This was an incredibly quick fall and recovery to a new high. Recall that in July, fund managers had their second highest equity overweight since 2001. After every similar situation, SPX typically fell 8% over 4 weeks and then took another 6 weeks to regain all of its losses. This time: a 4% fall in 10 days with a full recovery 10 days later.
This type of strength, as we have seen before, is usually followed by further gains. Two studies follow that demonstrate this tendency well.
First, Quantifiable Edges notes that SPX has now gone from a 50-day low to a 50-day high in only 10 days. How rare is this? Since 1950, it has happened only 6 times previously. Importantly, all 6 were higher 3 weeks later and the average gain (5%) was 5 times the average loss.
A second study, by Dana Lyons, comes to the same conclusion by different means. There have been 8 "v-shaped bottoms" in the past 18 months. Once SPX has returned to its previous peak (like now), downside was 1% versus an average gain of 4%. Like the first study, risk/reward is skewed strongly positive. And like the first study, price continued to run higher 3 weeks later.
The more mundane studies we shared last week reach a similar conclusion (post). First, all 4 US indices have positive crosses in their MACDs and newly rising 13-emas, a combination which has been a reliable set up for multi-month rallies.
Second, once SPX has then also closed above its 50-dma, it has usually advanced quickly higher, as we saw this week. On weakness, the 50-dma is normally support (arrows). Importantly, the prior low is usually not violated.
And third, SPY has now closed above its rising 5-dma 11 days in a row. That type of strength does not normally mark the end of an uptrend; there's usually a higher high after the first close below the 5-dma. The trend is due for a pause, however.
So there are good reasons to expect the next several weeks to be positive. But there are some caveats heading into next month to consider. Sorry, Mr Market doesn't provide a narrative without a few risks.
First, the weakest rallies in the MACD/50-dma set up shown above have occurred during the summer months, and this is a watch out now. The June 2013 rally lasted a month and the September 2013 rally lasted just 3 weeks. Of course, 2010, 2011 and 2012 all saw substantial summer weakness. Even in the context of the ongoing 5 year bull market, the recent pullback would be an exceptionally shallow low with which to punctuate the weakest 6 months of the year.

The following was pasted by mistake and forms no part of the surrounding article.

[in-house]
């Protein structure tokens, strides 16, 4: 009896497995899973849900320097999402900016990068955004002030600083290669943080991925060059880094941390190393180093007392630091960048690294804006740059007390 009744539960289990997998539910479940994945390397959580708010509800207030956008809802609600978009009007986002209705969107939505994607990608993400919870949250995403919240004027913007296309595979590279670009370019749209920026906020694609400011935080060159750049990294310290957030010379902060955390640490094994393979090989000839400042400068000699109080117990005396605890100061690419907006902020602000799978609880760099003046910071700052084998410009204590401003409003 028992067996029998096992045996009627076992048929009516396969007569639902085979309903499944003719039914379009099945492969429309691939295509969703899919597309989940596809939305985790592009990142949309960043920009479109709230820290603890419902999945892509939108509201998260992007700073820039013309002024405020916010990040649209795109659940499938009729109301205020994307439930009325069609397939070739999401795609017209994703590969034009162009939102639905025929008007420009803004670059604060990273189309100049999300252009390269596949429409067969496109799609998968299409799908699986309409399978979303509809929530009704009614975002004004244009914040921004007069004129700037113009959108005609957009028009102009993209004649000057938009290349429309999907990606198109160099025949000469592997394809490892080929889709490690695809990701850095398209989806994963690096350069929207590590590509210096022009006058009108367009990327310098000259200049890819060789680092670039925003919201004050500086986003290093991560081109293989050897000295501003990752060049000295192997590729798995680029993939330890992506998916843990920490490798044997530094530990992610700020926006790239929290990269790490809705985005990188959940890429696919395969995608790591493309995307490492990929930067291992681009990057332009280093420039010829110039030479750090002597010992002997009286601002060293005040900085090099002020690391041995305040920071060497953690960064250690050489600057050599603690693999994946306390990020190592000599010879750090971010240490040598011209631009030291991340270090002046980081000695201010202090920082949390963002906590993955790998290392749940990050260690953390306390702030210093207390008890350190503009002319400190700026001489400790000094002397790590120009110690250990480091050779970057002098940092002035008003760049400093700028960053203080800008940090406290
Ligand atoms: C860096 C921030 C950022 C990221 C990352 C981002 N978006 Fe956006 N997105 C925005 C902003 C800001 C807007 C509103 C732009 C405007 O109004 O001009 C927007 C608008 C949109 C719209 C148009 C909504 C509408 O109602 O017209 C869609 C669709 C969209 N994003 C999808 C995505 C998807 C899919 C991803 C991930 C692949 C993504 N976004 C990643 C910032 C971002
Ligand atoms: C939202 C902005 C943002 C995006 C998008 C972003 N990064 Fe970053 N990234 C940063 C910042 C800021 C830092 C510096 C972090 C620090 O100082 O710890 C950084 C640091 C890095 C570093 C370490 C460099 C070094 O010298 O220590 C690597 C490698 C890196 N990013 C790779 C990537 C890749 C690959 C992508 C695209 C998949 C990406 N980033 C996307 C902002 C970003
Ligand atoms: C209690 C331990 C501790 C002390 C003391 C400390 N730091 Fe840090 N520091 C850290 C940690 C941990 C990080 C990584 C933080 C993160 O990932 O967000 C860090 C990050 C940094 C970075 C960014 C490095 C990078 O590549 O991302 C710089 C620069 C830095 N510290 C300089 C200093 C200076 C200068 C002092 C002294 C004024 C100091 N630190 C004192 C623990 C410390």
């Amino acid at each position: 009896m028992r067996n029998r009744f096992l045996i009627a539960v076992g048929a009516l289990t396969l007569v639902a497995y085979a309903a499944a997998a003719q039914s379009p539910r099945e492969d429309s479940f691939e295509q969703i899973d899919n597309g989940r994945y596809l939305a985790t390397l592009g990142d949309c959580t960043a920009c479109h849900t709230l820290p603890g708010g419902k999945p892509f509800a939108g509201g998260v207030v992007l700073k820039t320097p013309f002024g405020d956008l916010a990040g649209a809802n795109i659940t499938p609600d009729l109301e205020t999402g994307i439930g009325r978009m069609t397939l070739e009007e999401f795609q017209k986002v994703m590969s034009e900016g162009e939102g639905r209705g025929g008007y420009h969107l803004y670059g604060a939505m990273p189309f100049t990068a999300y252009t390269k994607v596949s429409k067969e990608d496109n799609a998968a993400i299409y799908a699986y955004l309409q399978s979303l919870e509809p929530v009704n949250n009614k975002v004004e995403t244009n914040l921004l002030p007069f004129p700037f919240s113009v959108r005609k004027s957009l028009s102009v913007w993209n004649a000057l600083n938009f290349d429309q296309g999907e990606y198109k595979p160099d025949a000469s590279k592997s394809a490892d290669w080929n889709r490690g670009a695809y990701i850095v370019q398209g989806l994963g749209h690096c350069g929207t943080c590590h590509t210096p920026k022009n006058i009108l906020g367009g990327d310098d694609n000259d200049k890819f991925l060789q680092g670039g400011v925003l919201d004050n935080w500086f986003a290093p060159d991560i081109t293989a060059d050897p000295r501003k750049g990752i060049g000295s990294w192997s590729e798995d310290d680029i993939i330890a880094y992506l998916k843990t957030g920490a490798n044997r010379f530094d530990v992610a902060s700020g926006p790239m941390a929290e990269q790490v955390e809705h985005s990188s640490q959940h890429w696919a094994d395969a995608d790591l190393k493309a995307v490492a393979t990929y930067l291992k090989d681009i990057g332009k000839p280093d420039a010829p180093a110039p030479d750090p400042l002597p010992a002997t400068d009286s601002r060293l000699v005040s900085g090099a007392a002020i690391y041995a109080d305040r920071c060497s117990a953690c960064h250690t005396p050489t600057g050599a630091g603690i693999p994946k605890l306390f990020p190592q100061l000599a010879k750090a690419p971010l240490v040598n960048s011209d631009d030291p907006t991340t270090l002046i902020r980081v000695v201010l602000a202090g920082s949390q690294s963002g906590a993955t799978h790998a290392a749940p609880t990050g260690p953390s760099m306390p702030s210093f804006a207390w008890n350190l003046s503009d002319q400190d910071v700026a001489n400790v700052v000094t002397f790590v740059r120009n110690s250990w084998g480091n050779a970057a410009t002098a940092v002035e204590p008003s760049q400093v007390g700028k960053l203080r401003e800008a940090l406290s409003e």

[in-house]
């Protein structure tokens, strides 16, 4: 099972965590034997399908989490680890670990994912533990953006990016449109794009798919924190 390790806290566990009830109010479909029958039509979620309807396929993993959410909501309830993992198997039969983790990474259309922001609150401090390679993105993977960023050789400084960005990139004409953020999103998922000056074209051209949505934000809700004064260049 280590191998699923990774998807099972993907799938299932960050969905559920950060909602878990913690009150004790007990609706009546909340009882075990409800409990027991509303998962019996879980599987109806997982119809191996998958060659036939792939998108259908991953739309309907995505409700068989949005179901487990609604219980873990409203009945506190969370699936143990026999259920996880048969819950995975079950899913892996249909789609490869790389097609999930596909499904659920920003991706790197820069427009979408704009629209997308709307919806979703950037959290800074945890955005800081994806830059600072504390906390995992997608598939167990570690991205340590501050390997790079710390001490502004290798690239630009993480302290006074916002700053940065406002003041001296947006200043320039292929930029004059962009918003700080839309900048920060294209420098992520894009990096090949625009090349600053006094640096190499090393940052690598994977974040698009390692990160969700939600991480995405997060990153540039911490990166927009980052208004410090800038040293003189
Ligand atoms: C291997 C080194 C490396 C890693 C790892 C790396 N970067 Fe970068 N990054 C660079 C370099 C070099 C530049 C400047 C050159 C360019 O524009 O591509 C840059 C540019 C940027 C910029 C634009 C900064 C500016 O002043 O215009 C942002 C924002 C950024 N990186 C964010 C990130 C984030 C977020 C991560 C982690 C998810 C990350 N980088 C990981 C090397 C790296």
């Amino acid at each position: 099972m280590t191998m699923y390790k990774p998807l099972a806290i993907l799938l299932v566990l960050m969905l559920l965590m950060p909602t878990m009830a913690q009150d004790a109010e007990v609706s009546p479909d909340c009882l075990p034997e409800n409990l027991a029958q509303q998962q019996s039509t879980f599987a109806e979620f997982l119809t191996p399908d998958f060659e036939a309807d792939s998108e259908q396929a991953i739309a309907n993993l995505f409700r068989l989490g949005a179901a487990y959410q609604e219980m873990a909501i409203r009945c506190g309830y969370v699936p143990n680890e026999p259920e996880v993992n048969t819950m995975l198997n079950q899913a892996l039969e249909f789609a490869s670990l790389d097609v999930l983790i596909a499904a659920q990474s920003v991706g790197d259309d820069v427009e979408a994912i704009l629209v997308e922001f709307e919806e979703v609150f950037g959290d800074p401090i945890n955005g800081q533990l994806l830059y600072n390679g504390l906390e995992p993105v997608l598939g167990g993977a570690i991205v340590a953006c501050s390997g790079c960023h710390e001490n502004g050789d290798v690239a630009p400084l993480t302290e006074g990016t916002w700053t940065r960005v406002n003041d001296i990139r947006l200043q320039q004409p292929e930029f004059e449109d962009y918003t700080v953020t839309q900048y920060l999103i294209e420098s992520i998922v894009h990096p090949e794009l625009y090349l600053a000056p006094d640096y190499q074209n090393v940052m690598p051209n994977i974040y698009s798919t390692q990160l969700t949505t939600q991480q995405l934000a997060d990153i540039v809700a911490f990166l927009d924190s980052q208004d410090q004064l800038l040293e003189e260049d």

Second, September is typically a bomb. It is the weakest month of the year over every time frame. For reasons discussed next, September may be an especially vulnerable period this year (chart from Bespoke).
Third, both SPX and NDX have been trading above their respective 200-dmas for more than 400 days. This is a 3-sigma event. That means the probability of them occurring is less than 0.27%. SPX has rallied above its weekly Bollinger band for 20 months; it will be 21 months in another week. This is 3 months longer than the gold standard set in 1995-96. And the amount SPX has rallied is also similar: about 50% during both periods.
Overwhelmingly, these lower Bollinger band touches occur in the summer months (blue arrows). The only exceptions have been 1995 and 2013 (orange). In 1996, the streak ended in July. A second year without a lower Bollinger band touch during the summer would be exceptional even for this bull market.
So SPX is likely to advance further, but perhaps not by much and not for long. To the downside, at present, the lower Bollinger for SPX is near 1830, 8% below the recent highs. The most obvious catalyst for trouble is Europe: the Euro 350, the German DAX and the French CAC are all below their 200-dma. Those 200-dma's are very close to sloping down.
The Week Ahead
The studies presented at the top of this post strongly suggest upside over the next weeks. Certainly, the trend in SPX, NDX and DJIA is higher.
We think the rally cools off next week, at least for the first few days, before resuming.
Yesterday, we posted two studies suggesting weakness near term (read it here). First, Trin closed at 0.5 on Wednesday. The last 12 times this has happened, SPX has moved lower in the days ahead every time except one.
Second, the hourly RSI for SPY closed over 95. That too has been a signal for SPY to weaken before moving higher.
SPY's rapid, uninterupted advance has also formed a wedge. It's likely to break. The 198 area should be strong initial support (yellow), formed by the July trading range. Weekly S1 and Tuesday's gap fill are both near 197.3, with the 13-ema near 197.
NDX is the strongest index. The daily RSI is now 89. Prior times are shown below with a blue line; price has tended to consolidate or weaken to the rising 13-ema in the following days. That should be solid first support (arrows), especially as it now aligns with the late July top (3990 area). Note that the index is up against a trend line formed by connecting tops in March and July.
RUT is the weakest index and its at a critical juncture. Despite the rally, it remains below the key 1160 level (arrows) and its 200-dma. RUT spent the week trying to break higher. This is probably a consolidation before a pop higher. That would be a very good omen for the other indices.
Finally, we have mentioned commodities (the CRB index, grains and oil) recently. They have failed to rally so far and sentiment is reaching a significant low. The chart below from Chris Kimble summarizes the set up well.
Of special note is that commodities correlate with emerging markets (who both produce and consume). EEM (black) has recently moved up without commodities (blue). It frequently moves first (arrows).
The end of August is usually weak (chart is from Sentimentrader).
The last 5 days have been net down in 6 of the last 7 years (columns show, in order, open, close and 5 day net change in percent; from Stock Almanac).
Our weekly summary table follows.